Top positive review
10 people found this helpful
Powerful, Clear and Spacious
on March 30, 2015
I purchased two KEF Q700s based on a wide variety of online reviews and forum discussions. Every reviewer has raved about their clarity and definition, particularly in the mid-range, and their overall flat response. Most agree these speakers are among the best in their class or better. I listen to a lot of symphonic music, so I needed a speaker with the power to bring the orchestra into my room, a flat response to cover the full sonic range from such music and the definition to separate the sonic textures and keep them from merging into a muddled mess. Man, do the Q700s deliver! I’ve been pushing them LOUD. The soundstage is wide and deep. Strings are lush, brass is sharp, but not harsh, woodwinds whistle smoothly, and solo voices stand out strong and clear.
I’ve bi-amped the stereo pair with my Denon AVR-1712, rated at 90-watts per channel. My listening room is about 380 square feet. And the speaker distance forms a 7-foot equilateral triangle with the listening position. I’m also using a 12-inch, 400-watt Klipsch sub. Depending on room acoustics and speaker placement, the Q700s are capable of delivering amazingly strong clean bass. I was listening to Smaug’s thundering voice in The Hobbit: The Desolation of Smaug with the subwoofer off and couldn’t believe the deep bass power these speakers can put out.
I wish I could have compared the Q900s to the Q700s in my listening space, which is a medium-large sized room. My only nagging thought is whether that powerful orchestral presence I’m looking for would have benefited more from the larger speaker. Research suggests the smaller cone of the Q700 delivers better definition and detail. I also like the fact that the matching center and bookshelf speakers, which I’ll be adding soon, all have the same sized drivers as the Q700.
The KEF Q700s may not be garnering any oohs and awes for their visual appeal, depending on taste. Boxy, angular designs are coming back in vogue all over the place, but might not appeal to everyone. I purchased the rosewood finish, which nicely complements my furniture. The veneer is nothing more than a flat wood print. There is no tactile wood grain texture. The cabinets are not ugly, they’re just not as stylish as others. My wife did comment favorably on their appearance though, so there is that! I like the spiked feet. They are very easy to adjust if your floor is slightly unlevel as mine is. I’m actually glad KEF seems to have placed performance over style. In fact, the squared-off edges actually give a 30% increase in volume according to KEF. These speakers could have easily cost $1-$200 extra just for more stylish features that would have made no difference in sound quality.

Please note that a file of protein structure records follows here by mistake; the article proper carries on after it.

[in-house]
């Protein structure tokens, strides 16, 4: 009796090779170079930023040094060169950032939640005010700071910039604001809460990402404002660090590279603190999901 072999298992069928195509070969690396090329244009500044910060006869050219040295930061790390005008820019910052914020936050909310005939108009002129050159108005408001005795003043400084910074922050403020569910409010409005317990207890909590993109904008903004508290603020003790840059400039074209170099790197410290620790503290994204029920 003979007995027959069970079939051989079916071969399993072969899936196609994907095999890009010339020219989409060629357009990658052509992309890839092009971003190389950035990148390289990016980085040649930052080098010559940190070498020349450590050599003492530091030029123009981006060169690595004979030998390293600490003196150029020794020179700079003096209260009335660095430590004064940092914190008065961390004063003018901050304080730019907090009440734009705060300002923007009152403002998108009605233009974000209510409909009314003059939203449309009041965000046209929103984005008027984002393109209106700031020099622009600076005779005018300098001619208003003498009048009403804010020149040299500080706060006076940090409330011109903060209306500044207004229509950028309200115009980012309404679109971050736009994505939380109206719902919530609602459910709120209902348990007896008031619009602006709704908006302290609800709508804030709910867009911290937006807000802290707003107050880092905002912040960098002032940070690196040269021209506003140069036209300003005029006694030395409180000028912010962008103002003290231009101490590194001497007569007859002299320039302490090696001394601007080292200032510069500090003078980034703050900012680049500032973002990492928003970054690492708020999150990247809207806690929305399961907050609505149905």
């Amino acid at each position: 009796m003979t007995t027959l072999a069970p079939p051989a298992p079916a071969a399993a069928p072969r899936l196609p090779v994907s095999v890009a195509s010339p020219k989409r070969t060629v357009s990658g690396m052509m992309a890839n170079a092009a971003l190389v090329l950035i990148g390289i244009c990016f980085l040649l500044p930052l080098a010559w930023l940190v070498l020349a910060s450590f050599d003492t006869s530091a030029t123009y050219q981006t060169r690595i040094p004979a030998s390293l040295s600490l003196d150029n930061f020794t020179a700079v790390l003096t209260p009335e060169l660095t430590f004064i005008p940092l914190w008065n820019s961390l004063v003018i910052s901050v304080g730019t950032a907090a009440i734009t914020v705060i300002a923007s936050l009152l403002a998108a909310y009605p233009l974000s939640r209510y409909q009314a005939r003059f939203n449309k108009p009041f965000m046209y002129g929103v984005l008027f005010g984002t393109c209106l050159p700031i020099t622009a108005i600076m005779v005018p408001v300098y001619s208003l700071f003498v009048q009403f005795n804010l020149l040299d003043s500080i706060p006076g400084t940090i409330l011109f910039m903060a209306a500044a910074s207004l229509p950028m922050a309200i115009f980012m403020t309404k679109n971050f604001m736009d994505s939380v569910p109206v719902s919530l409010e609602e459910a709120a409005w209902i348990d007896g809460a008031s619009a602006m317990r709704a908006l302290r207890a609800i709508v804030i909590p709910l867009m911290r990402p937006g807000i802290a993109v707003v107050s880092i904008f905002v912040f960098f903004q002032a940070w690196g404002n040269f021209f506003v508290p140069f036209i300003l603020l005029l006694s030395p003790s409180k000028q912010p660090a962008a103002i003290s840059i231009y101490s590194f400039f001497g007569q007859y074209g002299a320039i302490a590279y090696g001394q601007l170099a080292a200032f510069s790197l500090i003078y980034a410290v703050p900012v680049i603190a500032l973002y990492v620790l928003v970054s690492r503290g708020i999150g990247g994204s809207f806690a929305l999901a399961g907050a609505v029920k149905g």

The KEF Q700s are very revealing speakers. Aside from the fuller, more powerful sound, I’m also hearing lots of subtle new things in my music collection like chair creaks, musician breathing, even the rare sloppy edit. These speakers reveal a clear contrast between regular CDs and high-resolution formats like SACD, 96/24 DVD-Audio and 192kHz Blu-Ray. Most CDs sound fine, but poorly mastered CDs and highly compressed mp3s are clearly bad if you’ve developed an ear for hi-rez formats. Listening to a sampler 192kHz Blu-Ray from the label 2L I felt like the speakers and front of my room dissolved straight into the actual recording space of the original music, so great is the three-dimensionality of the sound! I normally listen to a lot of multi-channel hi-rez discs, but I’ve been very impressed over the last 2 weeks at the spacious imaging these speakers reproduce in stereo. Within the next week I should be receiving the matching Q600 center and Q300 bookshelf surrounds to complete my 5.1 home-theater. The Q700 stereo pair creates such an open and wide soundstage that I can’t wait to experience the immersion the whole Q-series is sure to create.